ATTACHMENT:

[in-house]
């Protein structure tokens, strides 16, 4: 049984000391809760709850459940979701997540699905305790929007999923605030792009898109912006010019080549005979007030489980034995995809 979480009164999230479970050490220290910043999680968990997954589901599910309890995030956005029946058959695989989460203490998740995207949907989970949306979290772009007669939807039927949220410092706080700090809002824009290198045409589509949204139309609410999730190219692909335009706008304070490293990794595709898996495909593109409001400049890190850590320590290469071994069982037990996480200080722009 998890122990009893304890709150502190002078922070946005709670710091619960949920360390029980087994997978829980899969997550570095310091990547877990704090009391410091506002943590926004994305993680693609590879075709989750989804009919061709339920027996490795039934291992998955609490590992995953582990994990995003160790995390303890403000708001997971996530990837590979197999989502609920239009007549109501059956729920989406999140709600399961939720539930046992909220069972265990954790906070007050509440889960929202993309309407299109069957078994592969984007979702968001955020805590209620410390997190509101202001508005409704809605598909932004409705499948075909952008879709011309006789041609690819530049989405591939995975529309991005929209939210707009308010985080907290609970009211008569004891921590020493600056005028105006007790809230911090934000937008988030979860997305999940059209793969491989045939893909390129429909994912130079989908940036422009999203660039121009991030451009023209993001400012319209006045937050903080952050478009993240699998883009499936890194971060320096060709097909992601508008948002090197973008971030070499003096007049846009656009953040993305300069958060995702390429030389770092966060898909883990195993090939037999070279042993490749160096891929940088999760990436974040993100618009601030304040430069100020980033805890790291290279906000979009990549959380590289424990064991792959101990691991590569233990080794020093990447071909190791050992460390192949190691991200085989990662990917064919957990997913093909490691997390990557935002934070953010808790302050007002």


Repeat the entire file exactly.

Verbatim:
[in-house]
């Protein structure tokens, strides 16, 4: 049984000391809760709850459940979701997540699905305790929007999923605030792009898109912006010019080549005979007030489980034995995809 979480009164999230479970050490220290910043999680968990997954589901599910309890995030956005029946058959695989989460203490998740995207949907989970949306979290772009007669939807039927949220410092706080700090809002824009290198045409589509949204139309609410999730190219692909335009706008304070490293990794595709898996495909593109409001400049890190850590320590290469071994069982037990996480200080722009 998890122990009893304890709150502190002078922070946005709670710091619960949920360390029980087994997978829980899969997550570095310091990547877990704090009391410091506002943590926004994305993680693609590879075709989750989804009919061709339920027996490795039934291992998955609490590992995953582990994990995003160790995390303890403000708001997971996530990837590979197999989502609920239009007549109501059956729920989406999140709600399961939720539930046992909220069972265990954790906070007050509440889960929202993309309407299109069957078994592969984007979702968001955020805590209620410390997190509101202001508005409704809605598909932004409705499948075909952008879709011309006789041609690819530049989405591939995975529309991005929209939210707009308010985080907290609970009211008569004891921590020493600056005028105006007790809230911090934000937008988030979860997305999940059209793969491989045939893909390129429909994912130079989908940036422009999203660039121009991030451009023209993001400012319209006045937050903080952050478009993240699998883009499936890194971060320096060709097909992601508008948002090197973008971030070499003096007049846009656009953040993305300069958060995702390429030389770092966060898909883990195993090939037999070279042993490749160096891929940088999760990436974040993100618009601030304040430069100020980033805890790291290279906000979009990549959380590289424990064991792959101990691991590569233990080794020093990447071909190791050992460390192949190691991200085989990662990917064919957990997913093909490691997390990557935002934070953010808790302050007002």